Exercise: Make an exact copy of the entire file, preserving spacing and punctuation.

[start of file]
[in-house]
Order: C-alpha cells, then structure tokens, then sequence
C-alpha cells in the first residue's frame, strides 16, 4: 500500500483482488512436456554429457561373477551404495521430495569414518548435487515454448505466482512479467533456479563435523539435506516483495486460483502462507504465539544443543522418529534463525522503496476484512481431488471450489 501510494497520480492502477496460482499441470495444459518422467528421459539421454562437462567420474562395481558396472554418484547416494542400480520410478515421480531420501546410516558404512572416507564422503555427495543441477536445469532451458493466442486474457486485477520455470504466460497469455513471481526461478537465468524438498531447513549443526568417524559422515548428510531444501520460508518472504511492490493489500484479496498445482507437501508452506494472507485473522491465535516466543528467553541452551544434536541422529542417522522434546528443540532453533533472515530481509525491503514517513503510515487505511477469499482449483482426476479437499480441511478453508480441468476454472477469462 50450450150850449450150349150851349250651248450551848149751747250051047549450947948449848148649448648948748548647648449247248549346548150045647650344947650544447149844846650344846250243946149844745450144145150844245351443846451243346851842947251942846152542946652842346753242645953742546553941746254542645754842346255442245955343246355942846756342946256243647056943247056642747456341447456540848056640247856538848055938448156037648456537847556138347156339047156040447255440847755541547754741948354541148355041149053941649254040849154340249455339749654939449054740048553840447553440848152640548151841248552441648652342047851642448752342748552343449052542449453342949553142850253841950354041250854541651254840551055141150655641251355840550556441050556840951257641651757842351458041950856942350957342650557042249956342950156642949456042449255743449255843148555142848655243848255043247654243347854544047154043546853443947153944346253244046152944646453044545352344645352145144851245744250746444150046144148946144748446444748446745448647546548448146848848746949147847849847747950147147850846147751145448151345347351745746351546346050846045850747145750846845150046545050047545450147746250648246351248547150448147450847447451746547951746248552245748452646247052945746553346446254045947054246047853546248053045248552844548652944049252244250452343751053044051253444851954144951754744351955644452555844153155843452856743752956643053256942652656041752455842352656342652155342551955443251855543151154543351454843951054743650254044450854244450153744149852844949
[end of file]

[in-house]
Order: C-alpha cells, then structure tokens, then sequence
C-alpha cells in the first residue's frame, strides 16, 4: 500500500483482488512436456554429457561373477551404495521430495569414518548435487515454448505466482512479467533456479563435523539435506516483495486460483502462507504465539544443543522418529534463525522503496476484512481431488471450489 501510494497520480492502477496460482499441470495444459518422467528421459539421454562437462567420474562395481558396472554418484547416494542400480520410478515421480531420501546410516558404512572416507564422503555427495543441477536445469532451458493466442486474457486485477520455470504466460497469455513471481526461478537465468524438498531447513549443526568417524559422515548428510531444501520460508518472504511492490493489500484479496498445482507437501508452506494472507485473522491465535516466543528467553541452551544434536541422529542417522522434546528443540532453533533472515530481509525491503514517513503510515487505511477469499482449483482426476479437499480441511478453508480441468476454472477469462 50450450150850449450150349150851349250651248450551848149751747250051047549450947948449848148649448648948748548647648449247248549346548150045647650344947650544447149844846650344846250243946149844745450144145150844245351443846451243346851842947251942846152542946652842346753242645953742546553941746254542645754842346255442245955343246355942846756342946256243647056943247056642747456341447456540848056640247856538848055938448156037648456537847556138347156339047156040447255440847755541547754741948354541148355041149053941649254040849154340249455339749654939449054740048553840447553440848152640548151841248552441648652342047851642448752342748552343449052542449453342949553142850253841950354041250854541651254840551055141150655641251355840550556441050556840951257641651757842351458041950856942350957342650557042249956342950156642949456042449255743449255843148555142848655243848255043247654243347854544047154043546853443947153944346253244046152944646453044545352344645352145144851245744250746444150046144148946144748446444748446745448647546548448146848848746949147847849847747950147147850846147751145448151345347351745746351546346050846045850747145750846845150046545050047545450147746250648246351248547150448147450847447451746547951746248552245748452646247052945746553346446254045947054246047853546248053045248552844548652944049252244250452343751053044051253444851954144951754744351955644452555844153155843452856743752956643053256942652656041752455842352656342652155342551955443251855543151154543351454843951054743650254044450854244450153744149852844949